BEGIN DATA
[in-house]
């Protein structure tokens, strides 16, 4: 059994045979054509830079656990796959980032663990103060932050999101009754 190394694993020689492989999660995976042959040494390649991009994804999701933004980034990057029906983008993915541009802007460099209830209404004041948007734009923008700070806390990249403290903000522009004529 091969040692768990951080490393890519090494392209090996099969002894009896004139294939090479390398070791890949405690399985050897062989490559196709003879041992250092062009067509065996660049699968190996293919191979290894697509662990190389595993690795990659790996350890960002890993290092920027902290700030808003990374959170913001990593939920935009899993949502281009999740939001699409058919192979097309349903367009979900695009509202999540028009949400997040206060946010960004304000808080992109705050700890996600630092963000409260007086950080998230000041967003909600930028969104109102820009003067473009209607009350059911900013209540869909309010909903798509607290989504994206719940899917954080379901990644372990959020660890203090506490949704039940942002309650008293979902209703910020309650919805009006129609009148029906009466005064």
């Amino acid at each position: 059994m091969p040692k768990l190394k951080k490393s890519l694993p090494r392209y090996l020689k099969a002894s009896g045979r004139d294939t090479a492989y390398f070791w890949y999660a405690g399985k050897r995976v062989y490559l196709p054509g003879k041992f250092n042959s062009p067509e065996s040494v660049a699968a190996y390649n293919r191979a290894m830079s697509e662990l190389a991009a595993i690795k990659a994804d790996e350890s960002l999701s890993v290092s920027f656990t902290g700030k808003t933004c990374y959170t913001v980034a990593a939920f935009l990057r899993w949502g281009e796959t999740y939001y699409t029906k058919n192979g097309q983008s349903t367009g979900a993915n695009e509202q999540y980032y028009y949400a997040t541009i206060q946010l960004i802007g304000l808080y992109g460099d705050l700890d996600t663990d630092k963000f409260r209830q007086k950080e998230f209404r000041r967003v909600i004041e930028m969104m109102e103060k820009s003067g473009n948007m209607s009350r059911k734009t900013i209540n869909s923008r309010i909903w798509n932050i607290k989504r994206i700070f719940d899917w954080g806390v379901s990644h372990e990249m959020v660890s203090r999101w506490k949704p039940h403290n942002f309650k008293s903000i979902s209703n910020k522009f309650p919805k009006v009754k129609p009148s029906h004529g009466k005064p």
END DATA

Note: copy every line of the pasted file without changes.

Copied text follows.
[in-house]
């Protein structure tokens, strides 16, 4: 059994045979054509830079656990796959980032663990103060932050999101009754 190394694993020689492989999660995976042959040494390649991009994804999701933004980034990057029906983008993915541009802007460099209830209404004041948007734009923008700070806390990249403290903000522009004529 091969040692768990951080490393890519090494392209090996099969002894009896004139294939090479390398070791890949405690399985050897062989490559196709003879041992250092062009067509065996660049699968190996293919191979290894697509662990190389595993690795990659790996350890960002890993290092920027902290700030808003990374959170913001990593939920935009899993949502281009999740939001699409058919192979097309349903367009979900695009509202999540028009949400997040206060946010960004304000808080992109705050700890996600630092963000409260007086950080998230000041967003909600930028969104109102820009003067473009209607009350059911900013209540869909309010909903798509607290989504994206719940899917954080379901990644372990959020660890203090506490949704039940942002309650008293979902209703910020309650919805009006129609009148029906009466005064």
């Amino acid at each position: 059994m091969p040692k768990l190394k951080k490393s890519l694993p090494r392209y090996l020689k099969a002894s009896g045979r004139d294939t090479a492989y390398f070791w890949y999660a405690g399985k050897r995976v062989y490559l196709p054509g003879k041992f250092n042959s062009p067509e065996s040494v660049a699968a190996y390649n293919r191979a290894m830079s697509e662990l190389a991009a595993i690795k990659a994804d790996e350890s960002l999701s890993v290092s920027f656990t902290g700030k808003t933004c990374y959170t913001v980034a990593a939920f935009l990057r899993w949502g281009e796959t999740y939001y699409t029906k058919n192979g097309q983008s349903t367009g979900a993915n695009e509202q999540y980032y028009y949400a997040t541009i206060q946010l960004i802007g304000l808080y992109g460099d705050l700890d996600t663990d630092k963000f409260r209830q007086k950080e998230f209404r000041r967003v909600i004041e930028m969104m109102e103060k820009s003067g473009n948007m209607s009350r059911k734009t900013i209540n869909s923008r309010i909903w798509n932050i607290k989504r994206i700070f719940d899917w954080g806390v379901s990644h372990e990249m959020v660890s203090r999101w506490k949704p039940h403290n942002f309650k008293s903000i979902s209703n910020k522009f309650p919805k009006v009754k129609p009148s029906h004529g009466k005064p």